The Year 2021 has kicked off with a mix of hope, optimism and apprehension over how the COVID-19 pandemic will play out, globally. The impact on the global economy has left countries and households reeling from the effect of reduced incomes and opportunities for growth and development. We have had little choice but to embrace a ‘new normal’ in the way we function as communities and individuals. The ability to adapt to change is an important factor in strengthening one’s resilience and this we witnessed at COVAW amongst our staff, partners and communities that we work with. In the midst of the COVID-19 situation in Kenya, the COVAW team remained committed and determined to mitigate Sexual and Gender Based Violence in its spaces of operation. This dedication was mirrored by the communities we work with who continued to engage on how to mitigate SGBV in their communities. There could not have been a better way of ending the year 2020 than by welcoming the judgement in favour of a petition case that COVAW filed, alongside other partners, to pursue justice for SGBV survivors of the post-elections violence of 2007.
It is not lost to us however that GBV, the shadow pandemic during this period will require even more concerted efforts from all stakeholders to address. When schools in Kenya re-opened in January 2021, a major concern of the Ministry of Education, besides ensuring that schools were safe and adhering to the COVID-19 guidelines, was about the number of pupils, mostly girls, that did not report back when schools re-opened. A significant number of these girls were either at home, pregnant, were engaged as child labourers or had been married off during the COVID-19 lock-down period. Others were simply not interested in school in anymore and for various reasons including lack of school fees or lack of an appreciation of the importance of securing an education. From past studies and experiences, most of these girls are likely to be from poor families that have been struggling to survive even before COVID-19 hit. Their situation became worse with the reduced opportunities of economic survival during the pandemic and the casualties as always was mostly vulnerable women and girls but also the vulnerable boy-child who has also had to drop out of school as they engage in forced, child labour to support their families.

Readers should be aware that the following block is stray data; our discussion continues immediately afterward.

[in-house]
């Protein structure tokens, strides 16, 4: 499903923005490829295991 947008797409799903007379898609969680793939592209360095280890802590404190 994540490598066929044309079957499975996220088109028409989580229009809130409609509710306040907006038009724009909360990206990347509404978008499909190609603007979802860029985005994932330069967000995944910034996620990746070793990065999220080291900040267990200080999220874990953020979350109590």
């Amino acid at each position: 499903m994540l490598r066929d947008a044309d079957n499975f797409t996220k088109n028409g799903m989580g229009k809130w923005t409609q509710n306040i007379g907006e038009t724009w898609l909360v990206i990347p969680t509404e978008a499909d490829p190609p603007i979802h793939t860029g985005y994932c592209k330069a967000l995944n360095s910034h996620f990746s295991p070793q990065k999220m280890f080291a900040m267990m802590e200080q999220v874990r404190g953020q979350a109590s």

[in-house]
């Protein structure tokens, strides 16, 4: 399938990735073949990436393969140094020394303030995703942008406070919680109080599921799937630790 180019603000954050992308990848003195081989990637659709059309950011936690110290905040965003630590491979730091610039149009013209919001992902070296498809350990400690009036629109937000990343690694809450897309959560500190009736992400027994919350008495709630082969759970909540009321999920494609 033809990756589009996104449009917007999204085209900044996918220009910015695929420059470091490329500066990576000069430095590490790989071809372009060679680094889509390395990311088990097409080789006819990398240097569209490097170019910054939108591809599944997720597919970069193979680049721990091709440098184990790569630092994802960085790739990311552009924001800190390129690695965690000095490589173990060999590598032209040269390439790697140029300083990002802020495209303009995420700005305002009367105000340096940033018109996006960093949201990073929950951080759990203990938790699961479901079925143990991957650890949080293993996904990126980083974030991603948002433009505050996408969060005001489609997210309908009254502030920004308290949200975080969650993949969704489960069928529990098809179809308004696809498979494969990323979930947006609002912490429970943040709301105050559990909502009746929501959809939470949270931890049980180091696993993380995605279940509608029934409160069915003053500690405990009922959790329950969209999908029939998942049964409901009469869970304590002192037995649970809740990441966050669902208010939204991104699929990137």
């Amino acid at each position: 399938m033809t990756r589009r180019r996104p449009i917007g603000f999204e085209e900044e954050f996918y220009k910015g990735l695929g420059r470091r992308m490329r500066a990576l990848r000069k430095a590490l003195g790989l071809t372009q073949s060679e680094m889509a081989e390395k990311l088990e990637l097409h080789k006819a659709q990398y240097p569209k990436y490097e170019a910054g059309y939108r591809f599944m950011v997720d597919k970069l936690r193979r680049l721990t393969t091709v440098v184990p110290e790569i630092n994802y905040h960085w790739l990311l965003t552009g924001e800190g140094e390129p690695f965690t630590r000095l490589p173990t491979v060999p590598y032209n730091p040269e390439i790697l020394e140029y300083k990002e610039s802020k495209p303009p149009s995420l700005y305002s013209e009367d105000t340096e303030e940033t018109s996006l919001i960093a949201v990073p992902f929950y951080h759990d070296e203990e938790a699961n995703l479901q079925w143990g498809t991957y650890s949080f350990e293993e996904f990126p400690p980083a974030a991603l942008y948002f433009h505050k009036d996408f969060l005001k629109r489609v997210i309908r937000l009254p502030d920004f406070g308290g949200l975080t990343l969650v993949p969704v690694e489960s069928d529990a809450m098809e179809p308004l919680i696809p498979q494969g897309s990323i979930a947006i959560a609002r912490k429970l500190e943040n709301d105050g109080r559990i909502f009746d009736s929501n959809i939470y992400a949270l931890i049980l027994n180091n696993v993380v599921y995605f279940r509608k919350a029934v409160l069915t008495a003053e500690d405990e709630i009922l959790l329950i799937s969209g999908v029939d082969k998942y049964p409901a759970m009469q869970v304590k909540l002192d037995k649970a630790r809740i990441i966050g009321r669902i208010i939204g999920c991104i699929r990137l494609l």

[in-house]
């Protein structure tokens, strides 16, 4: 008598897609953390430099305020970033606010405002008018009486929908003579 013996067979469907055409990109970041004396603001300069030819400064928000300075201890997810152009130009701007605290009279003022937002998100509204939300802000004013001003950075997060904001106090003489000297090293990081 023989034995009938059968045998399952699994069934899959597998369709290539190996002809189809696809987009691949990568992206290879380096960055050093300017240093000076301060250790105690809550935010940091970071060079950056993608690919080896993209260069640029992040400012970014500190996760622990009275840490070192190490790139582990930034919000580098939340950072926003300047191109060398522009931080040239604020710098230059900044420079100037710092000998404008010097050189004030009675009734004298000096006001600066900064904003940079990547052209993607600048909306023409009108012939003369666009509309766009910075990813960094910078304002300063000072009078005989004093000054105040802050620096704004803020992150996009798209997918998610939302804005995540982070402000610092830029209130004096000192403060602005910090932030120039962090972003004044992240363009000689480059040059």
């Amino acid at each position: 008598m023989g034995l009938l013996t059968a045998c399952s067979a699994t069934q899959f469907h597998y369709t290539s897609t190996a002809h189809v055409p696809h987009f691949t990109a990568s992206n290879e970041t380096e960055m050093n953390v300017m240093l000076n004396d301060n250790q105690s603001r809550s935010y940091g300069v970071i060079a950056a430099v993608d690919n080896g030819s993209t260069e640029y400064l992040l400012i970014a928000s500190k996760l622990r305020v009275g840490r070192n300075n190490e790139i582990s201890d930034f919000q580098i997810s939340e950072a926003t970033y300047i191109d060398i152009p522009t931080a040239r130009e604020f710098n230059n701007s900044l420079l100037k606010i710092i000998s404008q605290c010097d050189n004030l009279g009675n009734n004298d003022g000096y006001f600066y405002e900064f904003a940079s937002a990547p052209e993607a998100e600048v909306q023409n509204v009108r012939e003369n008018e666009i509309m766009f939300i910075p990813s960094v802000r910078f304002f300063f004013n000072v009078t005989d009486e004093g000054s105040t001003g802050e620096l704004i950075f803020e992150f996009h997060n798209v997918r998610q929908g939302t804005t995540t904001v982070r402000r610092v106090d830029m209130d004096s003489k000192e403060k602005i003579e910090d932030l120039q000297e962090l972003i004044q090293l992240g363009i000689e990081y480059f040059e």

COVID-19 pandemic continues to expose the under-belly of poorly implemented development plans in many countries. As organizations like COVAW strengthen their resolve to address SGBV in 2021, we are also intentional about boldly challenging various forms of GBV including FGM/C, rape, incest, domestic violence and calling out to the government leadership at county and national levels to strengthen their development approaches and design interventions that aim at reinforcing a strong social fibre, woven from national values that take pride in non-violence in private and public spheres. Such an approach will definitely impact positively the economic development goals that we aspire for as a country. When a society does not condone violence and especially against its vulnerable and marginalized groups, it has higher chances of producing wholesome individuals whose values are geared towards betterment of families and the country as whole. Violence of any kind affects productivity negatively and entrenches exclusion.
Specifically, COVAW calls on the Government of Kenya to:
1. Allocate appropriate financial and human resources to address SGBV including the provision of properly run GBV shelters and safe houses;
2. That the School Re-Entry Policy be implemented fully across all public and private schools to allow for the re-admission of girls who have dropped out of school due to pregnancy and forced marriages;
3. Enhanced efforts at eliminating Female Genital Mutilation (FGM) in accordance with the Prohibition of Female Genital Mutilation Act of 2011. In recognition of FGM as a form of GBV;
4. Facilitate timely delivery of justice for SGBV survivors in the Kenya Courts;
5. Consider as a priority the review of key education curriculums to include stronger GBV mitigation measures in order to secure positive behavior changes from early formative stages.
Say No to GBV. Take Action against GBV.
Executive Director, COVAW